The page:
If you’re in the market for a new dog, you’ve probably done research on the breed you want to bring home. From size and weight to personality traits, there are many things to consider when searching for the perfect dog for you and your family. But there is another piece of dog-buying research that is crucial in choosing your new best friend – where he was bred. Before you bring home your new pooch you should be familiar with the term “puppy mill” and understand the consequences of supporting this type of breeding.
Puppy mills are large-scale commercial dog breeding operations where profit is given higher priority than the wellbeing of the animal, according to the ASPCA. Rather than being treated as living creatures, dogs in puppy mills are treated as machines that exist only to produce puppies for profit. Typically, the precious pups you see in the window at pet stores are a product of puppy mills.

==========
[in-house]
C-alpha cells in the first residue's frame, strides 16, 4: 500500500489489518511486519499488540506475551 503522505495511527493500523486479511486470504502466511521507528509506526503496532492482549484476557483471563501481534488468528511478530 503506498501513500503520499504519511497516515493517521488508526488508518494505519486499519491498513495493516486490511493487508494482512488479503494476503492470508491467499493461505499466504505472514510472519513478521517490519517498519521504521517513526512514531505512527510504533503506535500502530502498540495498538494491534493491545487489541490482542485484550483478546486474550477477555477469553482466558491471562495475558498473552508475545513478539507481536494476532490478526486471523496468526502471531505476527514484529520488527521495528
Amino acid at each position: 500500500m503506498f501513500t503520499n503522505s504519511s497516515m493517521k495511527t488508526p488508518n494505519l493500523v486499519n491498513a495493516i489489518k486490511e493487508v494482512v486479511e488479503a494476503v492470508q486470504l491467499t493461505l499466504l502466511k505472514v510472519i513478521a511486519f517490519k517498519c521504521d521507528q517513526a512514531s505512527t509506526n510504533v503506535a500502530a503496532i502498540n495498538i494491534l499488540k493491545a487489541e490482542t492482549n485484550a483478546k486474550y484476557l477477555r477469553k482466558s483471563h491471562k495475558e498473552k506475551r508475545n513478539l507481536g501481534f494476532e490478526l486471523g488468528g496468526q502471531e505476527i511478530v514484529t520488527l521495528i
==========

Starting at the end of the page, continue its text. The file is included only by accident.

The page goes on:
Unlike responsible breeders, puppy mills are not concerned with producing the healthiest puppies possible – their main priority is to create as many puppies as they can, without consideration of genetic quality. By doing this, puppy mills produce generations of dogs with hereditary defects such as epilepsy, kidney disease, heart disease, deafness, eye problems and respiratory disorders.
The dogs in puppy mills are typically housed in overcrowded and unsanitary conditions without adequate veterinary care, food, water and socialization, according to the ASPCA. Female dogs are often used to breed until they are physically depleted, then killed.
The best way to avoid supporting puppy mills is to not buy puppies from pet stores. Instead, consider adopting a puppy or adult dog from your local shelter. You’ll not only pay much less than you would a breeder or pet store, but you’ll be supporting your community and helping a dog in need. Visit your local shelter today to meet some of the sweet dogs available for adoption.
– Jen Burke, Butte Humane Society volunteer